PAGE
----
This latest episode was called ‘Odysseus’ and instead of the heroic journey, this showcased the journey of self-destruction. So first, Jimmy’s adventure of discovery goes through ups and downs. Although he is ready to judge Edgar and Lindsay’s relationship, he is unable to argue against their friends with benefits argument, nor does it really matter to him.
Instead he wants to be “like a man” — shades of the old man of last episode — and confront Gretchen, clear the air, and somehow magically return things to normal. Yet he cannot handle emotional connections, not really, not without a wry remark or a pained comment. Each one of Edgar’s sincere hugs is taken with acceptance but a grunt and a wince.
In a way, he’s acting like the man he hates, his father, unable to connect. His detective work and path to finding the truth was interesting, leading to moments where he was sad (thinking Gretchen had moved on and was happier now) and then suddenly happy (when Lindsay admitted Gretchen was devastated). Why? Because that means she still misses him, or at least that’s what he thinks.
Yet he gave two apologies, each with their own problems. After Edgar gave his obviously about him but hilariously angry tirade, Jimmy gave a sincere apology about abandoning his so-called friend, one that claimed to hate him earlier in the episode. It took a while for Jimmy to get there, but when he tried to apply that apology to Gretchen, he stumbled.
When he saw Gretchen walk away, it seemed he couldn’t help himself, he had to defend his actions by appealing to emotion. But instead of making things better, it turned Gretchen sociopathic, because he wanted to tell “my truth.” Echoes of the therapy language from her drunken hookup earlier when Boone said the same thing about it being a one time thing.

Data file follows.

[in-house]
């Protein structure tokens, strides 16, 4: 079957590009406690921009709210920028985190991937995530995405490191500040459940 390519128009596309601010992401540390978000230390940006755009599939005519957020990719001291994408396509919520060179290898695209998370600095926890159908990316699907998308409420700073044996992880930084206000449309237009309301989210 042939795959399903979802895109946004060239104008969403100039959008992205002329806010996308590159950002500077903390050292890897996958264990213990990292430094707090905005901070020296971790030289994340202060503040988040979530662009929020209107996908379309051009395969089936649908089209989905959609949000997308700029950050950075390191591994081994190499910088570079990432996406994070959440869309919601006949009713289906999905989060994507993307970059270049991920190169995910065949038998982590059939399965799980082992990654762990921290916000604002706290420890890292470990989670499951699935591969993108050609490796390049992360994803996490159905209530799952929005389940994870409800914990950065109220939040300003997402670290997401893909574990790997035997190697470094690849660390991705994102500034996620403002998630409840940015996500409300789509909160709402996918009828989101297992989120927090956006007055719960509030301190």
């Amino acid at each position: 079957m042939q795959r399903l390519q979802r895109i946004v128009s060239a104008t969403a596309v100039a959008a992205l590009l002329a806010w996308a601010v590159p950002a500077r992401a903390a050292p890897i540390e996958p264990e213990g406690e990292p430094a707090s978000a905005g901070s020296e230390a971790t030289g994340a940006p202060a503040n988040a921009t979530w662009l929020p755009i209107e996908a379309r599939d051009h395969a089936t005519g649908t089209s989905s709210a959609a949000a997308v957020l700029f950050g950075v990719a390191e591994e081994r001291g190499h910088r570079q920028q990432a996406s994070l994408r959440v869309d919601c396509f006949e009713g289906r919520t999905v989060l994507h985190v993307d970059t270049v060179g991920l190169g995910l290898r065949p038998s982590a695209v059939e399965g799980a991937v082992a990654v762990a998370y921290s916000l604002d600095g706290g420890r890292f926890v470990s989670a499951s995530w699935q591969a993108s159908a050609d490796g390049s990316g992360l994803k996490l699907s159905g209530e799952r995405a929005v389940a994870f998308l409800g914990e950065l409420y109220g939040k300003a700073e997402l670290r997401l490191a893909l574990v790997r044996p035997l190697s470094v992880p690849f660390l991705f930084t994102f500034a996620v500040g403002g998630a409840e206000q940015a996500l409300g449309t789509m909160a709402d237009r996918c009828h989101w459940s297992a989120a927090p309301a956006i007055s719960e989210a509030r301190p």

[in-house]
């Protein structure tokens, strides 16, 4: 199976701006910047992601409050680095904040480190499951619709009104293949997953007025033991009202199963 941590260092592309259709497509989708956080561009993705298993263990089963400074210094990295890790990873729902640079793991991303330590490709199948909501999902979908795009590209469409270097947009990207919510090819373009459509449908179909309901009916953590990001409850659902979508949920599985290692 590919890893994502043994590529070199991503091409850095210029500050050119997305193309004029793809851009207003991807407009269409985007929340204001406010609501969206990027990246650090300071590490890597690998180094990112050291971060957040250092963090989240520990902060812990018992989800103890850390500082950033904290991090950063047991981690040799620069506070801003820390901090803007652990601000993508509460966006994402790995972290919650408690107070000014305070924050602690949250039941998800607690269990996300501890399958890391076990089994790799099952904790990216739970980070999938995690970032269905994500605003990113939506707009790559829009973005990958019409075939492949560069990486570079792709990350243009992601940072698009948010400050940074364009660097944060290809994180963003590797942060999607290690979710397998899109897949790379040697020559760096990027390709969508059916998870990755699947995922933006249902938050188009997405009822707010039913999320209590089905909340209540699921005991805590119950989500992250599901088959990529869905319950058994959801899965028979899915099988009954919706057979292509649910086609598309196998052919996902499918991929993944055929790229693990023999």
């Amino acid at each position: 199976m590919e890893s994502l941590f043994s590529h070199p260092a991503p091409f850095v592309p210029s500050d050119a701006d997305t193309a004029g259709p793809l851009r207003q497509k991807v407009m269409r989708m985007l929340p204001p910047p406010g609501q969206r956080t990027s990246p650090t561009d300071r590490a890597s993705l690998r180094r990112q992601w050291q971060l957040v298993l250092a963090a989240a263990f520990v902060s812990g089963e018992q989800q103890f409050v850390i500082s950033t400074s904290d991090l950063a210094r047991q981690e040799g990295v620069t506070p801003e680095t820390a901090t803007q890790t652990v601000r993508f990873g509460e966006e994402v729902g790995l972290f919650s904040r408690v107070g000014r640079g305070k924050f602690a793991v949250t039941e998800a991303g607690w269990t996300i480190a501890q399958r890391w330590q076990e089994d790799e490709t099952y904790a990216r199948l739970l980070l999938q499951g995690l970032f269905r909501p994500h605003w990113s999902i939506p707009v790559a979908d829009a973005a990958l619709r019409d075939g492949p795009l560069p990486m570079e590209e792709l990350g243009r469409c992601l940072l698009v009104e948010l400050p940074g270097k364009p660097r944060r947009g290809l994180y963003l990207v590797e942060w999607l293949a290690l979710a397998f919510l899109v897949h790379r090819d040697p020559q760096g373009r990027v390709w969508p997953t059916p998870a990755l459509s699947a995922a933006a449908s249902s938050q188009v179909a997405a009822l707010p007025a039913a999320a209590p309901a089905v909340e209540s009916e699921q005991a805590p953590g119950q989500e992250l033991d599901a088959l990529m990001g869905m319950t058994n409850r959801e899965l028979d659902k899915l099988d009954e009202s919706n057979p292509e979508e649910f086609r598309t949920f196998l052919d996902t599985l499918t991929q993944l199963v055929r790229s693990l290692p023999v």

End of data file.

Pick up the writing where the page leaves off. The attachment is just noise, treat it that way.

Her vacant, empty rictus of a grin was alarming and fantastic, as was the way she pretended to want to read his book. But Jimmy still does not seem to get it. As usual, the storyline was a mix of tears and laughs. It’s building up to the next confrontation when Jimmy pushes harder.
Gretchen’s adventure of hating herself this episode seemed to be ending on an okay note until she saw Jimmy on the street. Although her conversations with Boone about celebrities was funny, what’s more relevant is the acknowledgment that Ty is also messed up, just like Gretchen. It’s no surprise they keep coming back together.
The episode ended with a fantastic reference to the “This is Fine” meme, which certainly doesn’t bode well for Jimmy:
It was another good episode of the show, not as strong as the premiere, but it was enough to set up the next horrible thing to happen to these idiots. That screech of “Hey! Dot dot dot” coming right after Aya Cash utilized fantastic face acting was a buildup of beauty. It’s a shame the Emmys doesn’t recognize this show. Maybe after Modern Family and Veep finally end, this will have a chance, if it’s still around. That’s empty optimism for you.
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